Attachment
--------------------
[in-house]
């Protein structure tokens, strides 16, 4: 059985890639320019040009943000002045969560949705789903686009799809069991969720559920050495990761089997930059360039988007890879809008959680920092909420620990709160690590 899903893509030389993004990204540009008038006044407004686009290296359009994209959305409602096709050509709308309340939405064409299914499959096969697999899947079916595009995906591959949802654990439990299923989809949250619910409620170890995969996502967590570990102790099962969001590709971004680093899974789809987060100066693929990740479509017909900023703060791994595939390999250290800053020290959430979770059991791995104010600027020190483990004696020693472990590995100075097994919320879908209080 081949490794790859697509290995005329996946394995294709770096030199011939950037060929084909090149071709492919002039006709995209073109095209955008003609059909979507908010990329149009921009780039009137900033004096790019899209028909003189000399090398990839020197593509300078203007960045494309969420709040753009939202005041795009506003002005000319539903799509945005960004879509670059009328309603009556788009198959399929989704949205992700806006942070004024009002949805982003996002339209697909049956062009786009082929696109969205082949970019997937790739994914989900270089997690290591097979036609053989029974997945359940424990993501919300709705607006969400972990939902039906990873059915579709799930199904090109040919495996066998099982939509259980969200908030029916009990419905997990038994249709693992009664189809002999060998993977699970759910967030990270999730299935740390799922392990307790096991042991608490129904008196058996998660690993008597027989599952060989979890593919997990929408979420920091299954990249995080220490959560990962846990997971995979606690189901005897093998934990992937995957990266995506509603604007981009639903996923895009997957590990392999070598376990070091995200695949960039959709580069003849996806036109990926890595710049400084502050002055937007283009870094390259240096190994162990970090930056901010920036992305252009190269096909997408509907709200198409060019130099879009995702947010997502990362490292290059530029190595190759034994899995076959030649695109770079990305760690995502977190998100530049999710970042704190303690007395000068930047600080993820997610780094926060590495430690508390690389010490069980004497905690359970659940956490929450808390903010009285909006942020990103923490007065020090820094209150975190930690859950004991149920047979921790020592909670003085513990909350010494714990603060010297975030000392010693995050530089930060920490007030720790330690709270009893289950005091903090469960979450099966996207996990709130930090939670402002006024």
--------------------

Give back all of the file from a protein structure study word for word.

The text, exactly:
[in-house]
């Protein structure tokens, strides 16, 4: 059985890639320019040009943000002045969560949705789903686009799809069991969720559920050495990761089997930059360039988007890879809008959680920092909420620990709160690590 899903893509030389993004990204540009008038006044407004686009290296359009994209959305409602096709050509709308309340939405064409299914499959096969697999899947079916595009995906591959949802654990439990299923989809949250619910409620170890995969996502967590570990102790099962969001590709971004680093899974789809987060100066693929990740479509017909900023703060791994595939390999250290800053020290959430979770059991791995104010600027020190483990004696020693472990590995100075097994919320879908209080 081949490794790859697509290995005329996946394995294709770096030199011939950037060929084909090149071709492919002039006709995209073109095209955008003609059909979507908010990329149009921009780039009137900033004096790019899209028909003189000399090398990839020197593509300078203007960045494309969420709040753009939202005041795009506003002005000319539903799509945005960004879509670059009328309603009556788009198959399929989704949205992700806006942070004024009002949805982003996002339209697909049956062009786009082929696109969205082949970019997937790739994914989900270089997690290591097979036609053989029974997945359940424990993501919300709705607006969400972990939902039906990873059915579709799930199904090109040919495996066998099982939509259980969200908030029916009990419905997990038994249709693992009664189809002999060998993977699970759910967030990270999730299935740390799922392990307790096991042991608490129904008196058996998660690993008597027989599952060989979890593919997990929408979420920091299954990249995080220490959560990962846990997971995979606690189901005897093998934990992937995957990266995506509603604007981009639903996923895009997957590990392999070598376990070091995200695949960039959709580069003849996806036109990926890595710049400084502050002055937007283009870094390259240096190994162990970090930056901010920036992305252009190269096909997408509907709200198409060019130099879009995702947010997502990362490292290059530029190595190759034994899995076959030649695109770079990305760690995502977190998100530049999710970042704190303690007395000068930047600080993820997610780094926060590495430690508390690389010490069980004497905690359970659940956490929450808390903010009285909006942020990103923490007065020090820094209150975190930690859950004991149920047979921790020592909670003085513990909350010494714990603060010297975030000392010693995050530089930060920490007030720790330690709270009893289950005091903090469960979450099966996207996990709130930090939670402002006024």